In the American Constitution, there is a “void for vagueness” doctrine. It states that the law should be clearly specified so that the average citizen would understand. If a rule is vague, it is unenforceable. Researchers in the law community have thus exploited the vagueness of legal language and interpretation of boundary decisions. In his seminal work, Waldron (?) distinguishes ambiguity, contestability, vagueness, and introduce a general term “indeterminacy” to cover the three cases. Post (?) argues that the legal rules cannot be simply rewritten to be more precise, since they are not in isolation but reflect the forms of social order. Jonsson (?) suggests that vagueness in law does not call for specific interpretation of the law itself, but only for an application of the law on case-by-case basis. Studies in (?) suggest that the decades-old antihacking statue Computer Fraud and Abuse Act (CFAA) is in need of a face-lift. Phrases such as “involve” and “other similar information” are not providing enough clarity. Liebwald (?) concerns that the vagueness in combination with the elasticity of legal interpretation may affect the binding force of law. The paper introduces a theory called Hyperbola of Meaning. Raffman (?) provides a characterization of linguistic vagueness. Vague words possess unclear boundaries, but are distinguished from ambiguity, underspecificity, and several forms of indeterminacy. Low et al. (?) illustrate the application of the vagueness doctrine to four Supreme Court vagueness cases. They point out that when determining vagueness of statutes, it is important to take the intersection between state and federal law into account. Hunt (?) studies “epistemicism”, which states that vague statements are either true or false even though it is impossible to know which. The author suggests that vagueness should be explained within the theory of legal interpretation.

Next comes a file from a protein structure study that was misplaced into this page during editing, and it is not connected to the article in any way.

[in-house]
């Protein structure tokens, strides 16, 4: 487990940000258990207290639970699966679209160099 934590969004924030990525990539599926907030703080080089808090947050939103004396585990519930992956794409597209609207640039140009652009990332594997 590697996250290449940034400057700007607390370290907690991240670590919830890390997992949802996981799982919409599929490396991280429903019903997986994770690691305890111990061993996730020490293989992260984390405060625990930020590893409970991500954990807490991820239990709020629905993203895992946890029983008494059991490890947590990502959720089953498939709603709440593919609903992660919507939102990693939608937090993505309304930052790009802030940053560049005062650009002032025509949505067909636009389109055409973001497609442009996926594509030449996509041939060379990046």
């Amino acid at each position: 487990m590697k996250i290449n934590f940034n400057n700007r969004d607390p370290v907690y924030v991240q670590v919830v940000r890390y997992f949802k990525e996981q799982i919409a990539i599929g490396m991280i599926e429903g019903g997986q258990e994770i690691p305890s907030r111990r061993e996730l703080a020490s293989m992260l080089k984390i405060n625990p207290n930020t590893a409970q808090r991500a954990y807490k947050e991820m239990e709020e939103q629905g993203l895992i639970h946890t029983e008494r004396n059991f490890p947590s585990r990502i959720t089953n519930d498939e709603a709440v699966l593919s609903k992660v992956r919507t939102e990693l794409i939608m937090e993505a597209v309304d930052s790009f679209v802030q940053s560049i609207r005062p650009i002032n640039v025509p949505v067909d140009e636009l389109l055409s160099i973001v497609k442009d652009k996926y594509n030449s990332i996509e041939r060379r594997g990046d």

Comprehensive studies have been missing for understanding vagueness in the natural language processing community. Farkas et al. (?) focus on the detection of uncertainty cues and their linguistic scope in natural language texts. The motivation behind this task is to distinguish factual and uncertain information in text, which is of essential importance to information extraction. Much of the techniques involve sentence-level classifications using SVM, CRF, and maximum entropy. However, it remains to be seen if a word- or sentence-level classification formulation is well suited for this task. In (?), vagueness is considered to be a linguistic phenomenon. It arises with a lack of clear boundaries and conditions. These boundaries usually do not allow concrete distinction. Classifying text as vague or not vague can be subjective, making it important to look at agreement between interpretations and annotations. Using a naive Bayes classifier, the study shows that vague and not vague senses can be separated.
Statistics of the dataset are illustrated in Table 2.
|total # of web privacy policies||1,010|
|total # of sentences||107,076|
|total # of word tokens||2,534,094|
|total # and % of vague tokens||59,026 (2.3%)|
|total # and % of sentences that|
|contain at least one vague token||41,033 (38.3%)|
Modeling Language and Vagueness